A total number of 7544 individual of 44 species was used for calculating CWMs of the traits (see S1 Table). Prior to statistical analysis the data sets of each site and method were pooled over the season and the abundance data was used to calculate CWM traits and the resemblance matrix for species composition. For each trait, CWMs were calculated by summing the products of the species trait and the corresponding species abundance and finally dividing the sum of the products by the total ground beetle abundance. We calculated correlation coefficients between traits to determine if they could be treated independently. CWMs of the traits flight ability and diet (Pearson r = -0.59) had the strongest observed correlation coefficients and we assume that each individual trait therefore contained enough independent information to justify further analyses. Due to a few missing samples on some sampling dates a number of sites were removed before the statistical analysis, causing a slightly unbalanced design compared to the originally set of 22 sites from each land-use type (see S1 Table). Species composition was analyzed based on untransformed abundance values and Bray-Curtis similarity.

Permutational analysis of variance (PERMANOVA), [44] was used to test for the factors and their interactions on overall CWM trait composition and species composition of ground beetle communities, with the random factor “location” and the fixed factors “land-use type” and “sampling method”. A multivariate model was used to identify model terms for follow-up tests of individual CWM traits and to thereby protect our tests against multiple testing e.g. protected ANOVA approach, [45]. Only for this model CWM trait values were scaled (mean = 0; sd = 1) and the standardized trait CWMs were then used to calculate a resemblance matrix based on Euclidean distances. All p-values are derived from 9999 permutations of the residuals under a reduced PERMANOVA model [44]. The following models for individual traits were then only performed for model terms that were significant in the multivariate global test. For tests of individual trait variables, standardization across traits was not needed and raw CWMs were used. All other model specifications are identical to the multivariate model. PERMANOVA post-hoc tests were performed to compare individual levels of the factor “land-use type” in cases where the factor was significant in the main model. Henceforth when we use the term “trait composition” or the individual CWM trait names we refer to the community-weighted means for the traits. The effect of land-use type and method on species composition is illustrated using a Canonical analysis of principle coordinates (CAP, [46]) with a combined land-use type x method factor to constrain the ordination due to the significant interaction between the two main factors in the PERMANOVA model. To relate the resemblance matrices for species and trait composition we used a non-parametric version of the Mantel test based on Spearman rank order correlations. All statistical analyses were performed using the software Primer-E v6 [47] and the PERMANOVA+ add-on [48].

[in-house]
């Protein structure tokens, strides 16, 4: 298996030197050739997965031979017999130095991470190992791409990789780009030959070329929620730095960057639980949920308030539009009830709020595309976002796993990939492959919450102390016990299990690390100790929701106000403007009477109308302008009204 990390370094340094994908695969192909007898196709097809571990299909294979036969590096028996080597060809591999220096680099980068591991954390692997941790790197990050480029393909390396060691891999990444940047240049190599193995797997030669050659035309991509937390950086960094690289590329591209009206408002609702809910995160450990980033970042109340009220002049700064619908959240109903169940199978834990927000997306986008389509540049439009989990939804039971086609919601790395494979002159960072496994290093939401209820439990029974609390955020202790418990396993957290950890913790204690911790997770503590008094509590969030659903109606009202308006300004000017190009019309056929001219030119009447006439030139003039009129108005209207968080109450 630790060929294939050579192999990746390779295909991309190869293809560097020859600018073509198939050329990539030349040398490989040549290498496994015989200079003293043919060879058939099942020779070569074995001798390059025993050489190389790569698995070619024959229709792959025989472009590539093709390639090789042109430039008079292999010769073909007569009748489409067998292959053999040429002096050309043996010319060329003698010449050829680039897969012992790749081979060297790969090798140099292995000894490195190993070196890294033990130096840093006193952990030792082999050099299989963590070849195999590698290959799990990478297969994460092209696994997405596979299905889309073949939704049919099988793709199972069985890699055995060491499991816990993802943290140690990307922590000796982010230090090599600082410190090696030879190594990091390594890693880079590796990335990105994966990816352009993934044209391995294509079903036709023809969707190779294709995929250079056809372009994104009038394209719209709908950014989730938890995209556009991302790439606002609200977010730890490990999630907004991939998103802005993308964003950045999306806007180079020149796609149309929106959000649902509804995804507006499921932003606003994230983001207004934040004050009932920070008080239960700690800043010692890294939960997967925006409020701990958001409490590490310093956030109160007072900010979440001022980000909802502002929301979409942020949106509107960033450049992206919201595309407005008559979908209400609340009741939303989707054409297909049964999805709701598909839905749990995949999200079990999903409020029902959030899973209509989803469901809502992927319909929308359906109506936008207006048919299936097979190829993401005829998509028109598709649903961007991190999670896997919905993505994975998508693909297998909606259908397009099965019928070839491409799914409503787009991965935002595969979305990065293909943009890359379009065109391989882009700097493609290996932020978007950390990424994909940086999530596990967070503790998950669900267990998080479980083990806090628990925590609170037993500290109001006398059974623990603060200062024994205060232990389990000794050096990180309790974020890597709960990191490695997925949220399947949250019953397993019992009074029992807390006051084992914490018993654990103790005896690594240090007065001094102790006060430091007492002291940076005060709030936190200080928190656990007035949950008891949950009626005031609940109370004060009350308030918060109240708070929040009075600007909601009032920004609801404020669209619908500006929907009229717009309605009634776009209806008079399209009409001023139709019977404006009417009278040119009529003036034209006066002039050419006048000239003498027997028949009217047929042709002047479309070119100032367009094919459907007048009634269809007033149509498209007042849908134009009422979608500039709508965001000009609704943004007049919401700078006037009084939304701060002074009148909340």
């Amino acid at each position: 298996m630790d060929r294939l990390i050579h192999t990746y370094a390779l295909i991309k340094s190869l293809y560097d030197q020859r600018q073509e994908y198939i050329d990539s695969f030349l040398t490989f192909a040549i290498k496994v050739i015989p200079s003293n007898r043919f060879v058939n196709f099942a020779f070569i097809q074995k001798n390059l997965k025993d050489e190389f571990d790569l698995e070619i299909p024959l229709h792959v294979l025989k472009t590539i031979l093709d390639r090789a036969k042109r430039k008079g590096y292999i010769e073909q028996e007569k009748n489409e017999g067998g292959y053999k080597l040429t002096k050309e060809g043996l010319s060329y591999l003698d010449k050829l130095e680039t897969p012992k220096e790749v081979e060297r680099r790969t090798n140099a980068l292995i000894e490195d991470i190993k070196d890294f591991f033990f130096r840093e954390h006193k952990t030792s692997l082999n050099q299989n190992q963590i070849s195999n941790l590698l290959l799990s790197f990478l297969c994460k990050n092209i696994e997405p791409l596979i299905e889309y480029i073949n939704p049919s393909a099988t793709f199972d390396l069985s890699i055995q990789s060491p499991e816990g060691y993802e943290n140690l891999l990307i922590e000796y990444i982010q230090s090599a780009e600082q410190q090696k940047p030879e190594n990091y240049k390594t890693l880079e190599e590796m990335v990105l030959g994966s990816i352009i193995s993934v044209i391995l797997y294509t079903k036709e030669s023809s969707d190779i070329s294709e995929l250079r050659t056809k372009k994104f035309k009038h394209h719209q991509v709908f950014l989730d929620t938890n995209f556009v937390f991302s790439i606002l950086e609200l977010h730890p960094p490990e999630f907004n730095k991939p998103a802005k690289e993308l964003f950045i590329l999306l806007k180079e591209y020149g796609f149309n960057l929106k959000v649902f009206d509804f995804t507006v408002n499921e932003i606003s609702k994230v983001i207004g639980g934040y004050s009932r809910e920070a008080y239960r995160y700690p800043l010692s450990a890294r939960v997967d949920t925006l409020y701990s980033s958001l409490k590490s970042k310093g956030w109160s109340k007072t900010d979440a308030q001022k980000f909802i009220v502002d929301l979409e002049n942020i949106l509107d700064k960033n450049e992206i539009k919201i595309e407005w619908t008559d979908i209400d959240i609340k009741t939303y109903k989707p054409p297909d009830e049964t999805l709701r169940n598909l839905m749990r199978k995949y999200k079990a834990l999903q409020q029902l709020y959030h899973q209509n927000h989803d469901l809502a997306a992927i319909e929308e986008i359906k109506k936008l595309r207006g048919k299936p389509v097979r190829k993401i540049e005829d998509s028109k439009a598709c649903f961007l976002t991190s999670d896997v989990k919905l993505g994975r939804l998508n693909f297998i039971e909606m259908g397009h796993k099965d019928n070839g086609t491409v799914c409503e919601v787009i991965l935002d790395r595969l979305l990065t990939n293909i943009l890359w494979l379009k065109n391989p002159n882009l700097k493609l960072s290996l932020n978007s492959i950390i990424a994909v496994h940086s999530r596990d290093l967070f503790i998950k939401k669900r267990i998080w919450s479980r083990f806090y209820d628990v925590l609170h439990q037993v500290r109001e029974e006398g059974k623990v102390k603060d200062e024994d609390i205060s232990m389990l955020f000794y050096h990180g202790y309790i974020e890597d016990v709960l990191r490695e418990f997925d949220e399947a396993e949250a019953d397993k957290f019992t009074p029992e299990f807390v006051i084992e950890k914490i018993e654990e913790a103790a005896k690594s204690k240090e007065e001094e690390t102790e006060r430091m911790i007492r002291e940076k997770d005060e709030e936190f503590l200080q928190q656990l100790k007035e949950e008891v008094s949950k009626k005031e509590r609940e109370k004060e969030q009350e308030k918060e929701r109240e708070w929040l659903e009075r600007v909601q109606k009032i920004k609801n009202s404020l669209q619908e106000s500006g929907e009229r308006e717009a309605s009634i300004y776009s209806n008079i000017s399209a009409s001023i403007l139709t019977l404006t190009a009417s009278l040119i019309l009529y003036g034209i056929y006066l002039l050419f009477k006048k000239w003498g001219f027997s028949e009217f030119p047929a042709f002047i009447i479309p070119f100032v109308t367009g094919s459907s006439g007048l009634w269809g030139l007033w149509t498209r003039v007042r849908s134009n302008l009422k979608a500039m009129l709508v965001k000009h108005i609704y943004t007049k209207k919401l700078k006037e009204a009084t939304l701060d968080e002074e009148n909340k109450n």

Ethics Statement

The field study did not involve endangered or protected species. All sampling took place on private land with permission from the land owners to conduct fieldwork. Ethical approval was not required as we worked with arthropods.

Results

The species composition of ground beetle communities differed significantly between the land-use types (F2,107 = 9.43, P < 0.001) and sampling methods (F1,107 = 43.10, P < 0.001) with a significant interaction between both factors (F2,107 = 3.56, P < 0.001). Three species (Poecilus versicolor, Harpalus rufipes and Amara spp.) were more common in grasslands, whereas Pterostichus melanarius and Bembidion obtusum were most abundant in communities of actively moving ground beetles in crop field (species vectors in Fig 1). Sites that were related according to their species composition also resembled each other based on trait composition (Mantel test, ρ = 0.72, P < 0.001), reflecting that differences in community composition between sites were characterized by differences in trait and species composition.